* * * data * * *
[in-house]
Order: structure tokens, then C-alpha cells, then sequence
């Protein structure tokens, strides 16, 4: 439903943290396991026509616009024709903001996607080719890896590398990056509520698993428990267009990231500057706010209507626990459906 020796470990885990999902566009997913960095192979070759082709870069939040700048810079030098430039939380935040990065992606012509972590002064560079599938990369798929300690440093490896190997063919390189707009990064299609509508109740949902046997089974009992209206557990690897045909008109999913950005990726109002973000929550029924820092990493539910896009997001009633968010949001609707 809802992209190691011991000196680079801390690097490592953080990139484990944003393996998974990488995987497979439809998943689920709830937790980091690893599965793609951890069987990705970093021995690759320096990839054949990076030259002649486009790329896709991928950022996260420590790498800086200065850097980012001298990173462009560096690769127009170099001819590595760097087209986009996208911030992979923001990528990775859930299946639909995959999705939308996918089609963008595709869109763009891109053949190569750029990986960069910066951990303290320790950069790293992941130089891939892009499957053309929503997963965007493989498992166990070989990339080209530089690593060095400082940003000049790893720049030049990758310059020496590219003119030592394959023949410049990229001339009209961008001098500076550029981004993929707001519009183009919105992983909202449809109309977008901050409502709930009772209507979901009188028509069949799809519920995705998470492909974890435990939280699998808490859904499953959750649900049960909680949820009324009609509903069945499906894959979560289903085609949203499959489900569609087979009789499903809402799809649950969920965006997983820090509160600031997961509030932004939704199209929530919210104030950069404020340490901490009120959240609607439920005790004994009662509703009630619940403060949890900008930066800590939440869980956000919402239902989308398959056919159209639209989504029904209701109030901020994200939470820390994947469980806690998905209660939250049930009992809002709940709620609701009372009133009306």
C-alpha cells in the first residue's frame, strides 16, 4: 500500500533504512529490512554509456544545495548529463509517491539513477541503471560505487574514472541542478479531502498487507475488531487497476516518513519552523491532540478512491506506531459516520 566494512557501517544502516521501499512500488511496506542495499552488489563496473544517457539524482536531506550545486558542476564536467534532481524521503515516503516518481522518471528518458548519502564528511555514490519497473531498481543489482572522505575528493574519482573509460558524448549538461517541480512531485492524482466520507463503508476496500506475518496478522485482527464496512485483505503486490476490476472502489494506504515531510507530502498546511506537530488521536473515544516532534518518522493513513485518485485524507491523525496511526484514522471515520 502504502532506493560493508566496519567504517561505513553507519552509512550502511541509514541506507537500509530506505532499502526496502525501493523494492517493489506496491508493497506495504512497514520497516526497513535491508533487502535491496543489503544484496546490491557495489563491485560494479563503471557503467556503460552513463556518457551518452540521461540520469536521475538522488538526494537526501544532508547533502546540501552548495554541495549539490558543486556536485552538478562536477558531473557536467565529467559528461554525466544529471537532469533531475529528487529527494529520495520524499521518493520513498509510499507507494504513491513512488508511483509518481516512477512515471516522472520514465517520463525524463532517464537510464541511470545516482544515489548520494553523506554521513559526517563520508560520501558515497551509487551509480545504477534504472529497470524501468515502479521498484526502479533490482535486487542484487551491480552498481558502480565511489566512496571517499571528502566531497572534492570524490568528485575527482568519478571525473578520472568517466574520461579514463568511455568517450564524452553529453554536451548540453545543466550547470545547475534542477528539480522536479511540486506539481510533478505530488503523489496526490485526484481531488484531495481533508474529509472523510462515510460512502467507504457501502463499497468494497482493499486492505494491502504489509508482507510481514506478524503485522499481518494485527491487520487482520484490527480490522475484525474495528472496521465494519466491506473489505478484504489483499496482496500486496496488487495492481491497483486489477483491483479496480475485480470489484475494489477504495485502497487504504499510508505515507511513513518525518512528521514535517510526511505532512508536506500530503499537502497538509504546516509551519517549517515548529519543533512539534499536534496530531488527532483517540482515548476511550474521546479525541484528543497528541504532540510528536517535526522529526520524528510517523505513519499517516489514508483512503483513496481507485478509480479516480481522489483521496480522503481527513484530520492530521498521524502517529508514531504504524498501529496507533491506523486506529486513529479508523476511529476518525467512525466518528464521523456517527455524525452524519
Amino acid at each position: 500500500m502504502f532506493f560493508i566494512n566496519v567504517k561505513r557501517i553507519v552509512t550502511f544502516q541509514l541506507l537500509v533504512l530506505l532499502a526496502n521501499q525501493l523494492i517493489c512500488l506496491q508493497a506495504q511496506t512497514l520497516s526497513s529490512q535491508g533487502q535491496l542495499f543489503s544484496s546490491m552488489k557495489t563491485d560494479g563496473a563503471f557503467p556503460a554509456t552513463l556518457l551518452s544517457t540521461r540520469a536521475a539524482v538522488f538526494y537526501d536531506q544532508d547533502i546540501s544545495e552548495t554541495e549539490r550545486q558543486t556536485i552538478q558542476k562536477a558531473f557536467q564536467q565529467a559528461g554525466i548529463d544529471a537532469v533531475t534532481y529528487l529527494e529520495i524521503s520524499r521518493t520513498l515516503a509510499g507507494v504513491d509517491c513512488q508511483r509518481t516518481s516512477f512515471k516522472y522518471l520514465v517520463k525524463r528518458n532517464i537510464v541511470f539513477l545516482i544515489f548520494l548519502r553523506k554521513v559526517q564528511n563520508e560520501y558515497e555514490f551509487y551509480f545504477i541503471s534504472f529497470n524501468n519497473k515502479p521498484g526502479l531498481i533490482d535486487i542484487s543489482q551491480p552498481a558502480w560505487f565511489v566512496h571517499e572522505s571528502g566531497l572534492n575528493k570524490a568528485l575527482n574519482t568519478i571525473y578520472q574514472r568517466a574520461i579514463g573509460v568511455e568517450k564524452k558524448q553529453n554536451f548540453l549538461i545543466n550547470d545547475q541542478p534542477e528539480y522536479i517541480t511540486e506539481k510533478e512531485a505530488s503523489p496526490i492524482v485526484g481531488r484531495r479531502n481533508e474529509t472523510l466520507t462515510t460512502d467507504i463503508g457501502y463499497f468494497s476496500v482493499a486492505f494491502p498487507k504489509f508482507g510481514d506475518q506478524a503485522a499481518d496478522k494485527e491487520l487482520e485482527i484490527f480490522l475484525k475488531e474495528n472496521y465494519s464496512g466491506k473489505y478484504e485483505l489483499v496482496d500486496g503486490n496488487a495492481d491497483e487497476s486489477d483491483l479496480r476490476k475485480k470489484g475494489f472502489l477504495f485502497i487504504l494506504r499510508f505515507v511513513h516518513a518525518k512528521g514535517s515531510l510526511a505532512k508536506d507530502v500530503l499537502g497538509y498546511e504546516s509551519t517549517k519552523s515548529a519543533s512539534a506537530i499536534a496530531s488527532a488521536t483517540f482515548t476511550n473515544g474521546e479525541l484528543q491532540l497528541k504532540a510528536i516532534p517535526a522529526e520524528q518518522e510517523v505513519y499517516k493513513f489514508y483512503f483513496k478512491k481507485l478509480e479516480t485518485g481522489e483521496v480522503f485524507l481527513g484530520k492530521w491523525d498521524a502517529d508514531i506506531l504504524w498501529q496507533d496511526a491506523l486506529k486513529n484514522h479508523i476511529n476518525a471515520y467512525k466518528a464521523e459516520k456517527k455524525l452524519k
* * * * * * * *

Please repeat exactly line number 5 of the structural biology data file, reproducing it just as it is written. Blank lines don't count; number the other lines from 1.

Amino acid at each position: 500500500m502504502f532506493f560493508i566494512n566496519v567504517k561505513r557501517i553507519v552509512t550502511f544502516q541509514l541506507l537500509v533504512l530506505l532499502a526496502n521501499q525501493l523494492i517493489c512500488l506496491q508493497a506495504q511496506t512497514l520497516s526497513s529490512q535491508g533487502q535491496l542495499f543489503s544484496s546490491m552488489k557495489t563491485d560494479g563496473a563503471f557503467p556503460a554509456t552513463l556518457l551518452s544517457t540521461r540520469a536521475a539524482v538522488f538526494y537526501d536531506q544532508d547533502i546540501s544545495e552548495t554541495e549539490r550545486q558543486t556536485i552538478q558542476k562536477a558531473f557536467q564536467q565529467a559528461g554525466i548529463d544529471a537532469v533531475t534532481y529528487l529527494e529520495i524521503s520524499r521518493t520513498l515516503a509510499g507507494v504513491d509517491c513512488q508511483r509518481t516518481s516512477f512515471k516522472y522518471l520514465v517520463k525524463r528518458n532517464i537510464v541511470f539513477l545516482i544515489f548520494l548519502r553523506k554521513v559526517q564528511n563520508e560520501y558515497e555514490f551509487y551509480f545504477i541503471s534504472f529497470n524501468n519497473k515502479p521498484g526502479l531498481i533490482d535486487i542484487s543489482q551491480p552498481a558502480w560505487f565511489v566512496h571517499e572522505s571528502g566531497l572534492n575528493k570524490a568528485l575527482n574519482t568519478i571525473y578520472q574514472r568517466a574520461i579514463g573509460v568511455e568517450k564524452k558524448q553529453n554536451f548540453l549538461i545543466n550547470d545547475q541542478p534542477e528539480y522536479i517541480t511540486e506539481k510533478e512531485a505530488s503523489p496526490i492524482v485526484g481531488r484531495r479531502n481533508e474529509t472523510l466520507t462515510t460512502d467507504i463503508g457501502y463499497f468494497s476496500v482493499a486492505f494491502p498487507k504489509f508482507g510481514d506475518q506478524a503485522a499481518d496478522k494485527e491487520l487482520e485482527i484490527f480490522l475484525k475488531e474495528n472496521y465494519s464496512g466491506k473489505y478484504e485483505l489483499v496482496d500486496g503486490n496488487a495492481d491497483e487497476s486489477d483491483l479496480r476490476k475485480k470489484g475494489f472502489l477504495f485502497i487504504l494506504r499510508f505515507v511513513h516518513a518525518k512528521g514535517s515531510l510526511a505532512k508536506d507530502v500530503l499537502g497538509y498546511e504546516s509551519t517549517k519552523s515548529a519543533s512539534a506537530i499536534a496530531s488527532a488521536t483517540f482515548t476511550n473515544g474521546e479525541l484528543q491532540l497528541k504532540a510528536i516532534p517535526a522529526e520524528q518518522e510517523v505513519y499517516k493513513f489514508y483512503f483513496k478512491k481507485l478509480e479516480t485518485g481522489e483521496v480522503f485524507l481527513g484530520k492530521w491523525d498521524a502517529d508514531i506506531l504504524w498501529q496507533d496511526a491506523l486506529k486513529n484514522h479508523i476511529n476518525a471515520y467512525k466518528a464521523e459516520k456517527k455524525l452524519k